|LARRY WAYNE KEY,
Petitioner - Appellant,
STEPHEN W. KAISER,
Respondent - Appellee.
Petitioner Larry Wayne Key, an Oklahoma state prisoner proceeding pro se, requests a certificate of appealability (COA) to challenge the district court's order denying his petition for a writ of habeas corpus filed pursuant to 28 U.S.C. § 2254. See 28 U.S.C. § 2253(c)(1)(A) (no appeal unless COA issued). We deny issuance of a COA and dismiss the appeal.
Mr. Key was convicted by a jury of seven counts of feloniously pointing a weapon and one count of carrying a weapon in a beer tavern. He was sentenced to twenty years on each count, some of which run concurrently and some consecutively, for a total sentence of forty years. His convictions were affirmed on direct appeal and his motions seeking post-conviction relief from the state courts were denied. He then filed the underlying federal habeas petition, which was also denied.
The facts underlying Mr. Key's convictions were based on his actions on October 6, 1995. He and his wife had a few drinks at an Oklahoma bar and left. Some time later, Mr. Key returned to the bar, carrying a rifle. He pointed the gun at several people in the bar until he was grabbed by another patron. He then left the bar with the rifle. That same evening at a skating rink around the corner from the bar, a man pointed a rifle at some teenagers who were waiting for a ride home. The charges against Mr. Key were based on his pointing a rifle at the people in the bar and at the skating rink.
Mr. Key filed his notice of appeal more than thirty days after the district court denied his habeas petition. See Fed. R. App. P. 4(a). The time to appeal begins when a judgment is formally entered as a separate document under Fed. R. Civ. P. 58(a). Thompson v. Gibson, 289 F.3d 1218, 1221 (10th Cir. 2002), petition for cert. filed, (U.S. Aug. 12, 2002) (No. 02-5944). Here, no formal judgment was entered; therefore, "the time for filing a notice of appeal has yet to run." Id. Consequently, we have jurisdiction over this appeal.
On appeal Mr. Key maintains that he is entitled to habeas relief on the following grounds for which he seeks a COA: (1) prosecutorial misconduct prevented him from receiving a fair trial and was fundamental error, (2) the evidence was insufficient to support the convictions on Counts I and VI, (3) the prosecution failed to prove that his prior felony convictions were final, (4) his state post-conviction motion filed June 12, 1998, was denied in violation of his constitutional rights, (5) the convictions for pointing a deadly weapon and carrying a firearm in a tavern violate state law and the constitutional prohibition against double jeopardy, (6) the information charging him with felonies was invalid because the prosecution charged two separate, distinct, unconnected crimes (the "tavern incident" and the "skating rink incident"), (7) Count VII failed to charge an offense, (8) his trial attorney provided ineffective assistance, and (9) his appellate attorney provided ineffective assistance because he failed to raise the issue of trial counsel's ineffectiveness. Mr. Key alleges his trial attorney was ineffective because she (a) requested a continuance, thereby permitting the prosecution to locate a damaging witness, (b) failed to request that the two separate incidents be tried separately, (c) failed to request a directed verdict at the close of the state's case on Counts I and VII, (d) failed to call three defense alibi witnesses, (e) failed to object to two jurors, one of whom had personal knowledge of Mr. Key from encounters at the tavern in question, and another who was a relative of two of the victims, (f) failed to object to the introduction of other crimes, (g) failed to challenge the credibility of two witnesses, and (h) failed to communicate with her client and to conduct a proper investigation and prepare a defense.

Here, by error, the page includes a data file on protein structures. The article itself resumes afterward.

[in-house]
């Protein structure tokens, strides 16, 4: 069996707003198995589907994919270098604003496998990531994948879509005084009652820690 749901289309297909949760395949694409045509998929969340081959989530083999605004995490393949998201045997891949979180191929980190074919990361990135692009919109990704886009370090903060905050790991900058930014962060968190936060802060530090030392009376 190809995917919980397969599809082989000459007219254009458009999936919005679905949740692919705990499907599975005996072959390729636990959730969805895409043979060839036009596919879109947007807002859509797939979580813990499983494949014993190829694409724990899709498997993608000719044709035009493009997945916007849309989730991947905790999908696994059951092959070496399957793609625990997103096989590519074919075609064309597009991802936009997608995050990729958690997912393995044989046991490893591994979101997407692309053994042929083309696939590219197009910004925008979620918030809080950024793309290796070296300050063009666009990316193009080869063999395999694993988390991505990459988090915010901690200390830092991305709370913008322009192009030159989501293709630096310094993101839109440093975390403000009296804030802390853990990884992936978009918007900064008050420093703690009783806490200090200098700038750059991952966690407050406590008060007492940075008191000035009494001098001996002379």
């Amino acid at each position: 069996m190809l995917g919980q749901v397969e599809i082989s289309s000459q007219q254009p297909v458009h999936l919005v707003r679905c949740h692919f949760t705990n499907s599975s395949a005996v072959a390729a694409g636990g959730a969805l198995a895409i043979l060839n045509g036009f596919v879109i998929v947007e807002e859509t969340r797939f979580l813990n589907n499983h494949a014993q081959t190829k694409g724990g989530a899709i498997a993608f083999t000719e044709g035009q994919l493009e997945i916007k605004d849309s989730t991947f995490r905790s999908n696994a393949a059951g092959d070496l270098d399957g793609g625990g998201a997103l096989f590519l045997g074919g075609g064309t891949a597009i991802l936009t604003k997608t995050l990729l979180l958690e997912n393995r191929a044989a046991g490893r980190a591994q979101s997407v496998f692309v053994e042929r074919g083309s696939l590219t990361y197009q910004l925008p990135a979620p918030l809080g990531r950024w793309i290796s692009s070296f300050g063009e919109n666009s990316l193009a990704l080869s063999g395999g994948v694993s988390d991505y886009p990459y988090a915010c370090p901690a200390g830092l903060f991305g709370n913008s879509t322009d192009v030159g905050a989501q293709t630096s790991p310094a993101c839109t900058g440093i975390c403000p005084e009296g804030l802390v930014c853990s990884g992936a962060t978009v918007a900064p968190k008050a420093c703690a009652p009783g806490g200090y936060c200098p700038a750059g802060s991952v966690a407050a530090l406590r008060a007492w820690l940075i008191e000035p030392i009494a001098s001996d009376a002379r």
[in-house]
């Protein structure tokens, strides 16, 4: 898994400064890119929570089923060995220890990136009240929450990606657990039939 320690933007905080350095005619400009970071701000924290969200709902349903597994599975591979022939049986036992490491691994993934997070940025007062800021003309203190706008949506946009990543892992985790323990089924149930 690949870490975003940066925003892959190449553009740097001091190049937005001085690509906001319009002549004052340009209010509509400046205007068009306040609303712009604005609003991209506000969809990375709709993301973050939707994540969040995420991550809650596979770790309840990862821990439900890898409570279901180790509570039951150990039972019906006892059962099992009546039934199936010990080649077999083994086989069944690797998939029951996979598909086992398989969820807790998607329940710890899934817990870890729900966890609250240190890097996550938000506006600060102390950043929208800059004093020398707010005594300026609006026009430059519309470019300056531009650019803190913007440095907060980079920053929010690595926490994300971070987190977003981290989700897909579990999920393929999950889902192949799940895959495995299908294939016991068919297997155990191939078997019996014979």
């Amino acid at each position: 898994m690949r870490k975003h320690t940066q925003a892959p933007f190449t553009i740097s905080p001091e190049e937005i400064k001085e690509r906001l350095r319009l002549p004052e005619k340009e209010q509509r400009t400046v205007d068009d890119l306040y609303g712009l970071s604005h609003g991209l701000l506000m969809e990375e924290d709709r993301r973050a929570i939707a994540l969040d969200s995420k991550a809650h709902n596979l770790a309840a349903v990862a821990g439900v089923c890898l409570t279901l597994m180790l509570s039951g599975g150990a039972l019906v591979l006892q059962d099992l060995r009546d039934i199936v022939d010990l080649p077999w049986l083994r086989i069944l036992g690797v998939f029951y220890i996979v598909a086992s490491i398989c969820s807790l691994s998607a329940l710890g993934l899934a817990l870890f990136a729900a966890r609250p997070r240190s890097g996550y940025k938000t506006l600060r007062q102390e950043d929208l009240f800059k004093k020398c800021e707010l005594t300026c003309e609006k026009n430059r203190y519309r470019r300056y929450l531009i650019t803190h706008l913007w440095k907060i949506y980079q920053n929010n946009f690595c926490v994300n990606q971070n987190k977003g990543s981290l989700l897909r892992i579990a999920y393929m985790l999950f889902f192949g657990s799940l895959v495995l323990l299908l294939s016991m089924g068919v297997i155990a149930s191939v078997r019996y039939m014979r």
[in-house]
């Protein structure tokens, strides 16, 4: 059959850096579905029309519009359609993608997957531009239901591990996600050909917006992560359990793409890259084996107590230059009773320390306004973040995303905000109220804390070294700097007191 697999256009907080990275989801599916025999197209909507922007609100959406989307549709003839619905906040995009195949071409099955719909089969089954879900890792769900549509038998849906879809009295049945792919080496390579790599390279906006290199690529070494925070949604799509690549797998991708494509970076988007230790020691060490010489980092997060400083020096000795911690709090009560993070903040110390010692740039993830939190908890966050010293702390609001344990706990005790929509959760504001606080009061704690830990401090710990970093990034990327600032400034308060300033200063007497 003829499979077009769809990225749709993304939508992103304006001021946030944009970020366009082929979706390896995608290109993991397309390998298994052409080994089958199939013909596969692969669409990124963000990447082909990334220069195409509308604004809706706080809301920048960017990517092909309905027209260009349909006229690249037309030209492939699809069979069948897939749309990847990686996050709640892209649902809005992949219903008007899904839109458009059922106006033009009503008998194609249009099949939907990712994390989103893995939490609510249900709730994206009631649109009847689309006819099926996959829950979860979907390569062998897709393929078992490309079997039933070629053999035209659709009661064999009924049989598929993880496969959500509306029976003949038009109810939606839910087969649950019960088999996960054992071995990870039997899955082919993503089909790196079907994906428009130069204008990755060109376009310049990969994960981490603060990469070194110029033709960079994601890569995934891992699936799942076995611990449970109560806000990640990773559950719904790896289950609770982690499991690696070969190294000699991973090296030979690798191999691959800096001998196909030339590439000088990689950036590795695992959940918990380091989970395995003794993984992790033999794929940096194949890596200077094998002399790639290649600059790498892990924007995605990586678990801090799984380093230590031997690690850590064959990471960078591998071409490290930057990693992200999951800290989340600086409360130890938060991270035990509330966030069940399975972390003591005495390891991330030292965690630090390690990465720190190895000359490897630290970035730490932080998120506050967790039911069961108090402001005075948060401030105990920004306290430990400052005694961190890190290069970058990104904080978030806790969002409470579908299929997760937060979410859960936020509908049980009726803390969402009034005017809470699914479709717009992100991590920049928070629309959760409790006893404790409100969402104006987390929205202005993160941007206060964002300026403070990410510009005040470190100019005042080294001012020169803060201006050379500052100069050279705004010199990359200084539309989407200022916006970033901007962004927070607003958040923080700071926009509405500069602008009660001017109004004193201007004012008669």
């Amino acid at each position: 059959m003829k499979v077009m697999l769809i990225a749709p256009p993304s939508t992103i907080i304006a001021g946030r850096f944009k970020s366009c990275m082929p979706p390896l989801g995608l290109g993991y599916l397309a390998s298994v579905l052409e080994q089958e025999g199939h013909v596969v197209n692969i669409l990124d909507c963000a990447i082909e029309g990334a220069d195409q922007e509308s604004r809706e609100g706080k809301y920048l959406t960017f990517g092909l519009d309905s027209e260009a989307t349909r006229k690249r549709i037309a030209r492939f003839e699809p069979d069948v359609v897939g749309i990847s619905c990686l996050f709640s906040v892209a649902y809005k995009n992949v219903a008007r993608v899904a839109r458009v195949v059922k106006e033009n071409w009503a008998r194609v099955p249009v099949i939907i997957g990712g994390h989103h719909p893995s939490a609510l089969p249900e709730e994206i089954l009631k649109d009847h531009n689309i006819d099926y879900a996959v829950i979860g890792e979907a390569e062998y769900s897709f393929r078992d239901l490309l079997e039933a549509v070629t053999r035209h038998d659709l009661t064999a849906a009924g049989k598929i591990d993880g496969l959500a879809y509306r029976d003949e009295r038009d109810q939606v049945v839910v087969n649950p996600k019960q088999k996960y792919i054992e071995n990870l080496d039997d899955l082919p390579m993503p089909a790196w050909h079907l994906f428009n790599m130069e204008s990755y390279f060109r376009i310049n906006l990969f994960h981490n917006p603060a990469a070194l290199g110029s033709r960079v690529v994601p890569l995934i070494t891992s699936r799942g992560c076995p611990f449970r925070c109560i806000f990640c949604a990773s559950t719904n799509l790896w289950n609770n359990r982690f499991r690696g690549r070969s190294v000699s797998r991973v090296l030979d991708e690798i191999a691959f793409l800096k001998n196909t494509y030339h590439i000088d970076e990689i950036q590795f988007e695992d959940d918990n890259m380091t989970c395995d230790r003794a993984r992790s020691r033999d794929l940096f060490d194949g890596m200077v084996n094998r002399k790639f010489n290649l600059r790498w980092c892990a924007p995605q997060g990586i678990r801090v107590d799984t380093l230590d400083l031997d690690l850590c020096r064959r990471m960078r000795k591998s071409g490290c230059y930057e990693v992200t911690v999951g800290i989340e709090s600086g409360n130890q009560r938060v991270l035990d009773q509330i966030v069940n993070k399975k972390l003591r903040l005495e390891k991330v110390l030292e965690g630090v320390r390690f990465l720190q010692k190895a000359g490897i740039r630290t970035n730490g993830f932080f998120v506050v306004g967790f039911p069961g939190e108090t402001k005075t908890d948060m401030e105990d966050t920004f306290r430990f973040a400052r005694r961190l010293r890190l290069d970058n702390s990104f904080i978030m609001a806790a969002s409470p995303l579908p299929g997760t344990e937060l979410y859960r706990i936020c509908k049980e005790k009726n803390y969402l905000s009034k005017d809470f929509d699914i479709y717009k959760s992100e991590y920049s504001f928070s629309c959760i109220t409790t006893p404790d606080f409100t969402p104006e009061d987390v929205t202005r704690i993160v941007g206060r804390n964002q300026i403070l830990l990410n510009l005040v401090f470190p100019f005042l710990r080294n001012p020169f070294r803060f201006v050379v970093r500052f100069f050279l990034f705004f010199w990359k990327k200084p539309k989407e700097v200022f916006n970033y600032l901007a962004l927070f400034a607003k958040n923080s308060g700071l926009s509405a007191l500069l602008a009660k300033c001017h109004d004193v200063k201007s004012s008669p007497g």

The district court evaluated some of Mr. Key's claims on the merits. The remaining claims were procedurally barred and Mr. Key did not demonstrate cause and prejudice or a fundamental miscarriage of justice to authorize the court to consider the merits of those claims. See Coleman v. Thompson, 501 U.S. 722, 750 (1991). We have reviewed the district court's rulings on the merits to see if Mr. Key "demonstrate[d] that reasonable jurists would find the district court's assessment of the constitutional claims debatable or wrong." Slack v. McDaniel, 529 U.S. 473, 484 (2000). In considering the district court's procedural rulings, we inquire whether Mr. Key "show[ed] that jurists of reason would find it debatable whether the petition states a valid claim of the denial of a constitutional right and that jurists of reason would find it debatable whether the district court was correct in its procedural ruling." Id.
With these standards in mind, we have carefully reviewed Mr. Keys' briefs and the record on appeal, including the state trial transcripts. For substantially the same reasons underlying the district court's careful and thorough order denying habeas relief dated October 31, 2001, we conclude that petitioner has not made a "substantial showing of the denial of a constitutional right," and is not entitled to a COA. 28 U.S.C. § 2253(c)(2).
The application for issuance of a COA is denied. Appeal DISMISSED. The mandate shall issue forthwith.
Entered for the Court
Robert H. Henry
*. This order and judgment is not binding precedent, except under the doctrines of law of the case, res judicata, and collateral estoppel. The court generally disfavors the citation of orders and judgments; nevertheless, an order and judgment may be cited under the terms and conditions of 10th Cir. R. 36.3.